Next Friday (28 May) Lleida’s (Catalonia) town Council will discuss a motion submitted by the Catalonian nationalist party “Convergència i Unió” (CIU) on the banning of full-covering Islamic veils such as the burqa and the niqab in public.
Lleida’s Mayor Àngel Ros (Socialist Party) was the first to propose such a ban, because, according to him, the burqa and the niqab violate women rights. Now, he is prepared to support the motion submitted by CIU.
The socialist Minister of Labour and Immigration, Celestino Corbacho, has already said that he supports such a ban in the civil service. He also said that full-covering garments go against equality between men and women.
Barcelona’s Town Council also voted on a motion presented by the Popular Party to ban the burqa in public. The motion was not approved. Instead, the Council has asked its law department for a report on whether the ban is legal or not.
Fatima Mohamed, municipal councilor at Gines city Council (a small town in Seville) and member of the conservative Popular Party, resigned. She declared that she was being discriminated by her own party because she wore the hijab. She also stated that the Popular Party had used her in order to “sell integration”, but that her opinion in favor of the wearing of the hijab had caused her to be rejected by key members of the Popular Party in Andalusia.
The Party for the Renaissance and Union of Spain (PRUNE) is the first Islam-orientated political party in Spain. The Party was founded in Granada and party organizers are trying to present candidacies in three cities (Granada, Barcelona and Oviedo) for the next local elections in 2011. The article is an interview with Mustafá Bakkach El Aamrani, the president of PRUNE. In the interview, he explains the main points of their political program. He defines PRUNE as a party with an “Islamic orientation” much like the way “the Popular Party (PP) has a Christian orientation”. “This is different from an Islamic party”, Mustafá Bakkach adds. The PRUNE was legalized in July 2009. The party identifies itself as a conservative party which aspires to represent all the minorities of Spain.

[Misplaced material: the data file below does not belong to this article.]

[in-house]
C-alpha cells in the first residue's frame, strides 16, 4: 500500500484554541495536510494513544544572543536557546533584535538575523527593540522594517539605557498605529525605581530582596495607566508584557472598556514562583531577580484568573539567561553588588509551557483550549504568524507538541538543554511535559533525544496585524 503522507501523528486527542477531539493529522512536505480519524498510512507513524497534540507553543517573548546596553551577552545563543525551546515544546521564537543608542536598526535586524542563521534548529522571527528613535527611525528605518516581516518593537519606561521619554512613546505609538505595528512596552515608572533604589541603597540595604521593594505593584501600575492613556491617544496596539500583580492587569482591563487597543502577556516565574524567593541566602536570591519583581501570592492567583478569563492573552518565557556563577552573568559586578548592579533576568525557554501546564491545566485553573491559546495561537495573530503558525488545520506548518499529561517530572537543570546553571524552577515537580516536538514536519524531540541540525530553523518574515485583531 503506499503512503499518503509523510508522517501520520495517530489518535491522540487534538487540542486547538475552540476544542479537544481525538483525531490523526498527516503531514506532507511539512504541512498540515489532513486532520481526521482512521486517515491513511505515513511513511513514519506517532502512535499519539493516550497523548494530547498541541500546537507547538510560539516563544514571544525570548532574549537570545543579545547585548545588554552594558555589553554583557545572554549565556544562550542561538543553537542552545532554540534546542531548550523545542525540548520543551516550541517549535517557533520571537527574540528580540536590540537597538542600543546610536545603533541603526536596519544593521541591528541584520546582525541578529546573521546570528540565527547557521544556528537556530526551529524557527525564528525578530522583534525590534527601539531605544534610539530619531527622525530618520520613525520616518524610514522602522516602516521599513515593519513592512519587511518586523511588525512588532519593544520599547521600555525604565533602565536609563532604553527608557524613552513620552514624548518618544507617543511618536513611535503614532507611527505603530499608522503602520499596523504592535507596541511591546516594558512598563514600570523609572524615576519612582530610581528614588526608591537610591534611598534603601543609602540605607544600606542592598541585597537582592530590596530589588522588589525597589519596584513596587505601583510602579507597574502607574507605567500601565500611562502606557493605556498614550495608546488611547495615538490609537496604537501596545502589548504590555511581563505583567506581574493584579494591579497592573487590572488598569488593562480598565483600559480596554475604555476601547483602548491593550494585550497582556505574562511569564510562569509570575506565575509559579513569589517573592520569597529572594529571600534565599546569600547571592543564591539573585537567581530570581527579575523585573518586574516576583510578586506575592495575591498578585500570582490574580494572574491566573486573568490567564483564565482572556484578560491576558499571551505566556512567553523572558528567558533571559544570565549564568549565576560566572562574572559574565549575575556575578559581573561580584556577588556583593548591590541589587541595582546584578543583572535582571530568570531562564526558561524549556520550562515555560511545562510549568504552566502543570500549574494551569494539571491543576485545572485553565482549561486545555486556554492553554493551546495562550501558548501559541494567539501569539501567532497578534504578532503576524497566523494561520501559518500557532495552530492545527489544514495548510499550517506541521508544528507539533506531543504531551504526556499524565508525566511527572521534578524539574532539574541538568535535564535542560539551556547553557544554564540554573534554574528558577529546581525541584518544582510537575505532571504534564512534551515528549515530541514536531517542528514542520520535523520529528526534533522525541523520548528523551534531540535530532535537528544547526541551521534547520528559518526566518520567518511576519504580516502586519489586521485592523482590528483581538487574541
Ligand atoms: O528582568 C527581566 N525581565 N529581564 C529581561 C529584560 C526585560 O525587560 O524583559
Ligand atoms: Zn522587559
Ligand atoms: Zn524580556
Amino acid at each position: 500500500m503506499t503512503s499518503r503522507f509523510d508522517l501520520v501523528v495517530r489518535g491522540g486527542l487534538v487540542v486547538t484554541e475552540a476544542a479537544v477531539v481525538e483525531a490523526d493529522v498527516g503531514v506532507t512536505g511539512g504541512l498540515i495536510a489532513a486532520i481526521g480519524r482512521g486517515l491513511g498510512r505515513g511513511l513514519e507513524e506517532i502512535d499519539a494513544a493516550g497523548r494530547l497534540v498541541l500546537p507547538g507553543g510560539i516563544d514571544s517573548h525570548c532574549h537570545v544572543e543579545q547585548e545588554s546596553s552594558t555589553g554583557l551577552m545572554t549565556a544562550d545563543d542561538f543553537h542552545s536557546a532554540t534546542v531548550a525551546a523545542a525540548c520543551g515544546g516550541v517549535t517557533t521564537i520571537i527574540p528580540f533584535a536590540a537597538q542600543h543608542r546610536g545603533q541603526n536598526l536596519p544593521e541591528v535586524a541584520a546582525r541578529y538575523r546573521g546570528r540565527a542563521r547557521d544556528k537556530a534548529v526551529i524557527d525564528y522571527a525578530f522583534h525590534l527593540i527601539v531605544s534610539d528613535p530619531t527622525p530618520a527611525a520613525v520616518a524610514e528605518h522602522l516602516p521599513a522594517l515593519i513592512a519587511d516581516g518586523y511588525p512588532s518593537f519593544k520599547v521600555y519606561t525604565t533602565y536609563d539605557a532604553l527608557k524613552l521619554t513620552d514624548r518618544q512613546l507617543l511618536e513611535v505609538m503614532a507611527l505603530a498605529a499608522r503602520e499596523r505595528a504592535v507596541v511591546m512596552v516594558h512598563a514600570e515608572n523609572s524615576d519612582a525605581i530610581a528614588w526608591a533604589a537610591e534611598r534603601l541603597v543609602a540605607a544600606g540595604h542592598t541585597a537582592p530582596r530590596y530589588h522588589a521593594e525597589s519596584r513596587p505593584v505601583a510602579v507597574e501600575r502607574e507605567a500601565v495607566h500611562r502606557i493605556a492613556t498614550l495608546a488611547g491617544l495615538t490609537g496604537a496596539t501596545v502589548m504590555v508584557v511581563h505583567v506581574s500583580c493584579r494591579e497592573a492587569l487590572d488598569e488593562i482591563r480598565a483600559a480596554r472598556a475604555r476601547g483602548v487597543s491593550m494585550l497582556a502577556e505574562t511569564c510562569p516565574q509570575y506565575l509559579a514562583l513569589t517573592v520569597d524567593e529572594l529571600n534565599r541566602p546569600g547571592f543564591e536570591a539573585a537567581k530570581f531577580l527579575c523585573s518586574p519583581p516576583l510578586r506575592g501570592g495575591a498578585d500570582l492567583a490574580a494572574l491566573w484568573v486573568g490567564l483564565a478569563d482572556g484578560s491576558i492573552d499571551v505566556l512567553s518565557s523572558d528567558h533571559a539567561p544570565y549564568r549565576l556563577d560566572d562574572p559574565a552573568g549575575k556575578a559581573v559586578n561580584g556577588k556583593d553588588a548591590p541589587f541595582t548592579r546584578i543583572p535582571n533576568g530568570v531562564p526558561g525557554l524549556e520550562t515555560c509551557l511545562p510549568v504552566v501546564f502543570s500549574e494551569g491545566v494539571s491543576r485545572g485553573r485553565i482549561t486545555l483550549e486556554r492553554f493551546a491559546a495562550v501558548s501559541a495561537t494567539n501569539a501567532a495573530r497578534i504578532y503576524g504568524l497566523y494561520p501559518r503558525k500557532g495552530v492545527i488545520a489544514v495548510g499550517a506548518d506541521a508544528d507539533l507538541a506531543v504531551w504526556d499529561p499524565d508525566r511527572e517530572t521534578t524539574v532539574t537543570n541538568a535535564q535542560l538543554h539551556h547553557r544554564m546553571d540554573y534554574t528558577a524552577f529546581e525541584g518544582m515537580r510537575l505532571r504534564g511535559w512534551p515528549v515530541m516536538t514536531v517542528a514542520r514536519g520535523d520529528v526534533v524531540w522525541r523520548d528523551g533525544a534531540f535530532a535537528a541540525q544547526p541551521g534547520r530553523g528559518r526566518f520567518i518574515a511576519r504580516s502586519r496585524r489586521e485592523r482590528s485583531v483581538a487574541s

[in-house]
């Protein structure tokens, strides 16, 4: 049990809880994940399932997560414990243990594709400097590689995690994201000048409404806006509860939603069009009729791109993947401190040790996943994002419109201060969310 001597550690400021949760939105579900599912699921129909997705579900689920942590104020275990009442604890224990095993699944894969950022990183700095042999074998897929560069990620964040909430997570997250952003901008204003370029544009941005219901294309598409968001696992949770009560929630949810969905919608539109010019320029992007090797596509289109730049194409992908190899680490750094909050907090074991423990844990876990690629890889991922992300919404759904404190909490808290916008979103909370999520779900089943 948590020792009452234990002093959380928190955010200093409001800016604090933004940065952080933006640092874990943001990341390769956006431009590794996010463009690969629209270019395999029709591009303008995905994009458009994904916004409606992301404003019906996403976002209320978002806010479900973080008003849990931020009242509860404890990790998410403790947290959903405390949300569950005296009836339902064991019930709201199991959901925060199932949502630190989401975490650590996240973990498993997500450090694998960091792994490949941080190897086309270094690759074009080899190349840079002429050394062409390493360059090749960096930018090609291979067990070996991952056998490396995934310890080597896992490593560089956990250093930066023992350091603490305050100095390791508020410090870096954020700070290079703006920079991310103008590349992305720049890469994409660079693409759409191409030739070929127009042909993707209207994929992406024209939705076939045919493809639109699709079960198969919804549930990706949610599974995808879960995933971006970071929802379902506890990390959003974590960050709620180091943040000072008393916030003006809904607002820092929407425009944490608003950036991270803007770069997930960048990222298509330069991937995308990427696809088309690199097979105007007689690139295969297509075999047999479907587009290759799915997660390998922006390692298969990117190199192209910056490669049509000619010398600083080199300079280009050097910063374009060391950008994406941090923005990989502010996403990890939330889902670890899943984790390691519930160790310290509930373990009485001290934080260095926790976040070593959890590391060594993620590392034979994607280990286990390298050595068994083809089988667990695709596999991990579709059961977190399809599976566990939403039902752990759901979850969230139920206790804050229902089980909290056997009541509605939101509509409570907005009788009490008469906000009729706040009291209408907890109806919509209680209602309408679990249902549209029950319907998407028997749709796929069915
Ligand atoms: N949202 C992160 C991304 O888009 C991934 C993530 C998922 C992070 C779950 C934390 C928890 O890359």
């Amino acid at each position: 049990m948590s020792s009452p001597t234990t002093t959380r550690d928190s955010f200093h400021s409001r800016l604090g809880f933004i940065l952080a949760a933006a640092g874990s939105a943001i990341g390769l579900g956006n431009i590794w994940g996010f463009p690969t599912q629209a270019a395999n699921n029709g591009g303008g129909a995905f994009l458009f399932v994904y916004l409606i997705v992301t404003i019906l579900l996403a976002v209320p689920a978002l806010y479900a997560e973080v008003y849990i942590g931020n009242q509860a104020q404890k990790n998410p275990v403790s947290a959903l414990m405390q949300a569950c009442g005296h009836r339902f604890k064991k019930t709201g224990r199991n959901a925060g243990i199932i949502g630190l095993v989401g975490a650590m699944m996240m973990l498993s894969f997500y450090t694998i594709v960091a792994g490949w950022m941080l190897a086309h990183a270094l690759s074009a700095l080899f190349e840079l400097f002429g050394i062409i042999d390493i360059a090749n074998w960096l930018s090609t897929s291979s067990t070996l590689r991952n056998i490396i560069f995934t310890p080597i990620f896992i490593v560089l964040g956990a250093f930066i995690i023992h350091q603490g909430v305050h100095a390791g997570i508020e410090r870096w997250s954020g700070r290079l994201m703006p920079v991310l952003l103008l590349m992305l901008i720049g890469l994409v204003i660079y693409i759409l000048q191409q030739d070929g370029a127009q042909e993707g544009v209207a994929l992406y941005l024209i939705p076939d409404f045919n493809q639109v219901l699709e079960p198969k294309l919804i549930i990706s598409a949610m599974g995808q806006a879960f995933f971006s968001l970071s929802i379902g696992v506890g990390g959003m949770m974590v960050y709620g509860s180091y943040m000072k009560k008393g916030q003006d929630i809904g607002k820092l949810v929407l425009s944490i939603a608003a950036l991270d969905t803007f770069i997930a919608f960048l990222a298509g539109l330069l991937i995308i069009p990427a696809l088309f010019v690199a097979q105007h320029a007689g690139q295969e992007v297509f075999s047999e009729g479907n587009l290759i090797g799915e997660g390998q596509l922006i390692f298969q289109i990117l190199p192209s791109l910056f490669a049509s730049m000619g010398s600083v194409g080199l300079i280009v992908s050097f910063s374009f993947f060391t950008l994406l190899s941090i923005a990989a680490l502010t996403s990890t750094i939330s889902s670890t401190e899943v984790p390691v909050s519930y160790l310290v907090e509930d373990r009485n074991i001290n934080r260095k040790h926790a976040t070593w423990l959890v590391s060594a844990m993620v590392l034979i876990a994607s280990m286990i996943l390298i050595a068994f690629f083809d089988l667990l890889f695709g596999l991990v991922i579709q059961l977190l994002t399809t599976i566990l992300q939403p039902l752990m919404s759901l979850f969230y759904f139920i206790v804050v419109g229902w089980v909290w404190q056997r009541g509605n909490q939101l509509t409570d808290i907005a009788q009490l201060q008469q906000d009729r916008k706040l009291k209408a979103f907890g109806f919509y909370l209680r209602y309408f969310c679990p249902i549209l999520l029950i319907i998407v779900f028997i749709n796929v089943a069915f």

Spain’s conservative opposition is seeking to make immigration a major issue ahead of next month’s elections, says it wants to restrict use of the Islamic veil. In an announcement on it’s immigration policy, the conservative Popular Party’s justice spokesperson Ignacio Astarloa said: It’s going to deal with defending equality between men and women and ensure that the veil isn’t used for discrimination in schools or anywhere else. Astarloa also said that he wanted to enforce bans on genital mutilation and polygamy. Whether or not these are merely ideas or potential strictly enforced policies, Ali el Moaffati, a Moroccan man who has lived in Spain for 32 years said: The most important thing to us is that they leave us in peace.
In the campaigns for Spain’s March 9th elections, there are two opposing positions concerning the hot topic of immigration. On the left, is the predominant viewpoint that immigrants must be accepted and that comprehensive global solutions are needed; on the right, is the attitude to at best cold-shoulder, and at worst to harass them. The first stance, with variations, is supported by the governing Spanish Socialist Workers Party (PSOE) and by the United Left coalition, as well as non-governmental organizations. The second is held by the main opposition force, the centre-right Popular Party (PP).
Murcia was the stage of manifestations against and in favour of Zapatero. The events were so serious that the event in which the Prime Minister was supposed to participate had to be cancelled. The militants of PP accused him of being the anti-Christ at the same time that members of the PSOE were thanking him for having reposed their faith.